To view information about the current Git endpoints that are being tracked, use:
Editing Git builders#
Git builders have a few fields that may be edited: credentials, URLs, sub directories, and branches (for "commits" triggers). The Git builders cannot be changed from SSH to HTTP URLs or vice versa.
$ rspm edit git-builder --name=[git-builder name] --source=[git source name] --new-url=[HTTP/SSH URL]
$ rspm edit git-builder --name=[git-builder name] --source=[git source name] --new-credential=[credential name]
$ rspm edit git-builder --name=[git-builder name] --source=[git source name] --new-branch=[branch name]
$ rspm edit git-builder --name=[git-builder name] --source=[git source name] --new-sub-dir=[sub directory path]
$ rspm edit git-builder --name=[git-builder name] --source=[git source name] --remove-credential
$ rspm edit git-builder --name=[git-builder name] --source=[git source name] --remove-sub-dir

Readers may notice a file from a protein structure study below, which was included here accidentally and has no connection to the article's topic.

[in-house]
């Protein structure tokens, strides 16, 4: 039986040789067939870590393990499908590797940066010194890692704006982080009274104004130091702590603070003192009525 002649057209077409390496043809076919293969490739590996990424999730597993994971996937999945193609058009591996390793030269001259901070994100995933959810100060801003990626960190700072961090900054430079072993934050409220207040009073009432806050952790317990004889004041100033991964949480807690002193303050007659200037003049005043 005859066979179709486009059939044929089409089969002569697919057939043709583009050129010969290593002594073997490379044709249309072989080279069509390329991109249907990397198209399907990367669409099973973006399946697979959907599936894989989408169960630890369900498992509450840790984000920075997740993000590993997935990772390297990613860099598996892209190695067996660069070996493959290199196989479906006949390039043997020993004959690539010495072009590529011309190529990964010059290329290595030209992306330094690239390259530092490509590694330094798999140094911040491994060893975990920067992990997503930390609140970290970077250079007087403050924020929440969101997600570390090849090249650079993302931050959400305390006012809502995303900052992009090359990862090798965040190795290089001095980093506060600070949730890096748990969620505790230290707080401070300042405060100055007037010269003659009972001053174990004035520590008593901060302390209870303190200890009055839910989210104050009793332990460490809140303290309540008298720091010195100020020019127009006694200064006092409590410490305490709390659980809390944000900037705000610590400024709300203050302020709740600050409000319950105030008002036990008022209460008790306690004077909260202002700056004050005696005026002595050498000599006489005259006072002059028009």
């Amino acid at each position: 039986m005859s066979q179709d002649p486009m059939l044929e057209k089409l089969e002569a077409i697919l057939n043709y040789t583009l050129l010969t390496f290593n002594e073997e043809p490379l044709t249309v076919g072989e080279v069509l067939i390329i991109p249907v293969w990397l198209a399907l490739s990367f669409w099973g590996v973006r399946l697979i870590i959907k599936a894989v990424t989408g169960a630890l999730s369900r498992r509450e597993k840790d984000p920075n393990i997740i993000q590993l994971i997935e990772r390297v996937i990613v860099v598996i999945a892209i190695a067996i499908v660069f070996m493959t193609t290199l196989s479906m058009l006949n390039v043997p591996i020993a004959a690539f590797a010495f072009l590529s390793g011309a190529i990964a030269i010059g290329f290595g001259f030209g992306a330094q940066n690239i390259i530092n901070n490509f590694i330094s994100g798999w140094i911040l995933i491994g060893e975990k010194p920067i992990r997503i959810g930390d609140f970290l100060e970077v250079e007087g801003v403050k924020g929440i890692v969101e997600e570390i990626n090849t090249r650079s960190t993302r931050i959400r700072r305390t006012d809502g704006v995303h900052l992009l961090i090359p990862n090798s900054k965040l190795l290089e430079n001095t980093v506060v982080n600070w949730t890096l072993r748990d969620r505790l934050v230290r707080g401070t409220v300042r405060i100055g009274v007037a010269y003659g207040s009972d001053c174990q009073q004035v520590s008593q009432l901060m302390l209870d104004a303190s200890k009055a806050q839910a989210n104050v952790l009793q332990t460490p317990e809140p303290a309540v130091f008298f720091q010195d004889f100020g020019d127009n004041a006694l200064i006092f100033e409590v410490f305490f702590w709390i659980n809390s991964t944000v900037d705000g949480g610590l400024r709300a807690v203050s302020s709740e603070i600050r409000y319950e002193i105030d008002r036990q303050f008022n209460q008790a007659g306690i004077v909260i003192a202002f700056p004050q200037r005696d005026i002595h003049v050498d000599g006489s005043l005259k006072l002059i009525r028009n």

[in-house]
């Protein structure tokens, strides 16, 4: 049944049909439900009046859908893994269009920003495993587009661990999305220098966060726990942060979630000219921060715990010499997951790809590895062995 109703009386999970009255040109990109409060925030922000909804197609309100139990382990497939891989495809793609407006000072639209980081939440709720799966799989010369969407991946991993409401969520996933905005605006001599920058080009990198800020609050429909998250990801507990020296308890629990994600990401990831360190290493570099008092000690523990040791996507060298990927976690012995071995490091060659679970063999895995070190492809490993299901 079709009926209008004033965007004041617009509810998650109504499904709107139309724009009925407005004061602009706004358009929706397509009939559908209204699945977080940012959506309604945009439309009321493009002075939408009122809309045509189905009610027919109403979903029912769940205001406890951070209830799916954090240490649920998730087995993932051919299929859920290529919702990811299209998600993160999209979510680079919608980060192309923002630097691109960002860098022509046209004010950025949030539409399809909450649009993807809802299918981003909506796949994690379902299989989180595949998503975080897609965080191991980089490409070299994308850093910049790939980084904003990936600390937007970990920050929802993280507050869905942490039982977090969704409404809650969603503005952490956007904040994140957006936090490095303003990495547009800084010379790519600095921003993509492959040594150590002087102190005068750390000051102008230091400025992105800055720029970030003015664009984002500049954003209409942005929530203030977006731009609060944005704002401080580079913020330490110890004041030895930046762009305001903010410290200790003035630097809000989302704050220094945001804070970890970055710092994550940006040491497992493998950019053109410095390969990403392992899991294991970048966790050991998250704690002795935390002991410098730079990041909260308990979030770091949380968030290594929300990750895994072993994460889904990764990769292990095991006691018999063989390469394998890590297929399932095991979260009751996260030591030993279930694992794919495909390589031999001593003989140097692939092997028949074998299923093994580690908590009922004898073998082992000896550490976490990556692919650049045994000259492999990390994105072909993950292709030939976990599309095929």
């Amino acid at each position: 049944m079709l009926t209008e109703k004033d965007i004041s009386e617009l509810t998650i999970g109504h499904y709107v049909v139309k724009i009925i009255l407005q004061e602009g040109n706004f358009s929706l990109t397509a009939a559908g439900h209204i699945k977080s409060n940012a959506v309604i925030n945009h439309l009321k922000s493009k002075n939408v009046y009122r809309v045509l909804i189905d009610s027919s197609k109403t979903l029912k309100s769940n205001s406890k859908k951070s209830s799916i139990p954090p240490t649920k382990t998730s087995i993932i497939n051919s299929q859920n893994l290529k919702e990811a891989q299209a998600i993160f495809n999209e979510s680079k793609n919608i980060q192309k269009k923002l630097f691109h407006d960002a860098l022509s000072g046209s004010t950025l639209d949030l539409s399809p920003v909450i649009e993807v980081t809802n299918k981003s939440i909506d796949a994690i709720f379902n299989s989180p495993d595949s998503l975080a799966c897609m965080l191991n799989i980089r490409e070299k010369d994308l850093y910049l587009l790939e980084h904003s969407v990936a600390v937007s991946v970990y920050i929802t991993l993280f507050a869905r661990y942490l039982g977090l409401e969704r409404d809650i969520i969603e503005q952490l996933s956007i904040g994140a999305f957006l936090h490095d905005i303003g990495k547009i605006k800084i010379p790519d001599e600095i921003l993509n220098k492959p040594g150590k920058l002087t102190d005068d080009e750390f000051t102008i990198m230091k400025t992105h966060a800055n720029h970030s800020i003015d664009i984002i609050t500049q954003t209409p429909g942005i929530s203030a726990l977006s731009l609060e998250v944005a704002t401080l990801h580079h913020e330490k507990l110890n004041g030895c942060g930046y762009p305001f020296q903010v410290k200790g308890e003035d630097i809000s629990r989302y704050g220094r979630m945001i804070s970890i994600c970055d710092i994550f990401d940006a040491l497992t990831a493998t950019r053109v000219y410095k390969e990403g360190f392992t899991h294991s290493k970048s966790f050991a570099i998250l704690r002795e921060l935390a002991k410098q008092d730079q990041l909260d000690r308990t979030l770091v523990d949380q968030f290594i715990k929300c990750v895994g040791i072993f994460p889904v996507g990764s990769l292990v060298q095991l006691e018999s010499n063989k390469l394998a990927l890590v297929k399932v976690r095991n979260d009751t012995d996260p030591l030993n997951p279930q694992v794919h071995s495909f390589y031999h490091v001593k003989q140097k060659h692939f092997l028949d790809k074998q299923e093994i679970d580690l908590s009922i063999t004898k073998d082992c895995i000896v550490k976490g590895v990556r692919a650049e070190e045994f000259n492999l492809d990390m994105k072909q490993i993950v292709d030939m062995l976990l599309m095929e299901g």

Combining Packages from Git with Other Package Sources#
Local packages cannot be added manually to a git source, but a repository can surface packages from a git source alongside local packages and CRAN packages by subscribing to multiple sources. Take care when managing a repository's subscriptions, as order is important. Refer to the Multiple Sources section for more details.
You can control how frequently Package Manager checks for updates using the
Git.PollInterval configuration field. If multiple commits occur between checks, Package Manager will create a single version representing all of the changes. If multiple tags are created or removed between checks, Package Manager will build each tag individually, automatically archiving tags representing older versions of the package.
Repository Versioning is identical in all source types, including git sources.
Tracking Changes and Errors#
If a repository subscribes to a Git source, you can view the Git source's history in the Activity Log. For a